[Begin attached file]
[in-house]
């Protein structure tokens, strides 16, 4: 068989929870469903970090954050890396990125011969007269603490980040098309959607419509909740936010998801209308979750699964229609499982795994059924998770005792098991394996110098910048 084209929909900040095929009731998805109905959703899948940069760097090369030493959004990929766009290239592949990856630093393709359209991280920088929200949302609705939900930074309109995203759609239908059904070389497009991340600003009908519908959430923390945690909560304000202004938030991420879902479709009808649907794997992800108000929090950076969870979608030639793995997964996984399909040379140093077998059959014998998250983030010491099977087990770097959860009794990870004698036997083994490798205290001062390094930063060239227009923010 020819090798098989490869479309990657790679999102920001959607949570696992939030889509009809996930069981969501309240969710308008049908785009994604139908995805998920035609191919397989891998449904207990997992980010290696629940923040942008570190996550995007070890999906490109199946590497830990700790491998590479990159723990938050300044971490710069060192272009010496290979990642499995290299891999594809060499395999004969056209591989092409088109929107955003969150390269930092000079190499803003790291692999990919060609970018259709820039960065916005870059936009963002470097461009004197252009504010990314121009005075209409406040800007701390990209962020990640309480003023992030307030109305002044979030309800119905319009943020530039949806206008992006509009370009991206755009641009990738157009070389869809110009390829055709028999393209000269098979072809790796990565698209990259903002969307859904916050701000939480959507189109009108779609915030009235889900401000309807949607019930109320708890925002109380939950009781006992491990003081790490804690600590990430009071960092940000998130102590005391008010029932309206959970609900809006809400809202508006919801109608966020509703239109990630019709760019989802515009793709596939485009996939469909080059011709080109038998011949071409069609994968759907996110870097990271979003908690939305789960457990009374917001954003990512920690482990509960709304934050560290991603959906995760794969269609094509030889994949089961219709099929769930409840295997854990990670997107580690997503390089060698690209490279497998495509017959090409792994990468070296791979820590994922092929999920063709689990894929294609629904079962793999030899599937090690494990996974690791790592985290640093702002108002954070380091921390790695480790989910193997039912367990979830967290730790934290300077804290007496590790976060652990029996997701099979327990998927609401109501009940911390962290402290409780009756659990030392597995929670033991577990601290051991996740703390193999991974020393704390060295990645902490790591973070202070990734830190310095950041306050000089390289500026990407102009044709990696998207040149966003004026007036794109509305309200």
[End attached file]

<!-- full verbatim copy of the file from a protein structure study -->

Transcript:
[in-house]
């Protein structure tokens, strides 16, 4: 068989929870469903970090954050890396990125011969007269603490980040098309959607419509909740936010998801209308979750699964229609499982795994059924998770005792098991394996110098910048 084209929909900040095929009731998805109905959703899948940069760097090369030493959004990929766009290239592949990856630093393709359209991280920088929200949302609705939900930074309109995203759609239908059904070389497009991340600003009908519908959430923390945690909560304000202004938030991420879902479709009808649907794997992800108000929090950076969870979608030639793995997964996984399909040379140093077998059959014998998250983030010491099977087990770097959860009794990870004698036997083994490798205290001062390094930063060239227009923010 020819090798098989490869479309990657790679999102920001959607949570696992939030889509009809996930069981969501309240969710308008049908785009994604139908995805998920035609191919397989891998449904207990997992980010290696629940923040942008570190996550995007070890999906490109199946590497830990700790491998590479990159723990938050300044971490710069060192272009010496290979990642499995290299891999594809060499395999004969056209591989092409088109929107955003969150390269930092000079190499803003790291692999990919060609970018259709820039960065916005870059936009963002470097461009004197252009504010990314121009005075209409406040800007701390990209962020990640309480003023992030307030109305002044979030309800119905319009943020530039949806206008992006509009370009991206755009641009990738157009070389869809110009390829055709028999393209000269098979072809790796990565698209990259903002969307859904916050701000939480959507189109009108779609915030009235889900401000309807949607019930109320708890925002109380939950009781006992491990003081790490804690600590990430009071960092940000998130102590005391008010029932309206959970609900809006809400809202508006919801109608966020509703239109990630019709760019989802515009793709596939485009996939469909080059011709080109038998011949071409069609994968759907996110870097990271979003908690939305789960457990009374917001954003990512920690482990509960709304934050560290991603959906995760794969269609094509030889994949089961219709099929769930409840295997854990990670997107580690997503390089060698690209490279497998495509017959090409792994990468070296791979820590994922092929999920063709689990894929294609629904079962793999030899599937090690494990996974690791790592985290640093702002108002954070380091921390790695480790989910193997039912367990979830967290730790934290300077804290007496590790976060652990029996997701099979327990998927609401109501009940911390962290402290409780009756659990030392597995929670033991577990601290051991996740703390193999991974020393704390060295990645902490790591973070202070990734830190310095950041306050000089390289500026990407102009044709990696998207040149966003004026007036794109509305309200």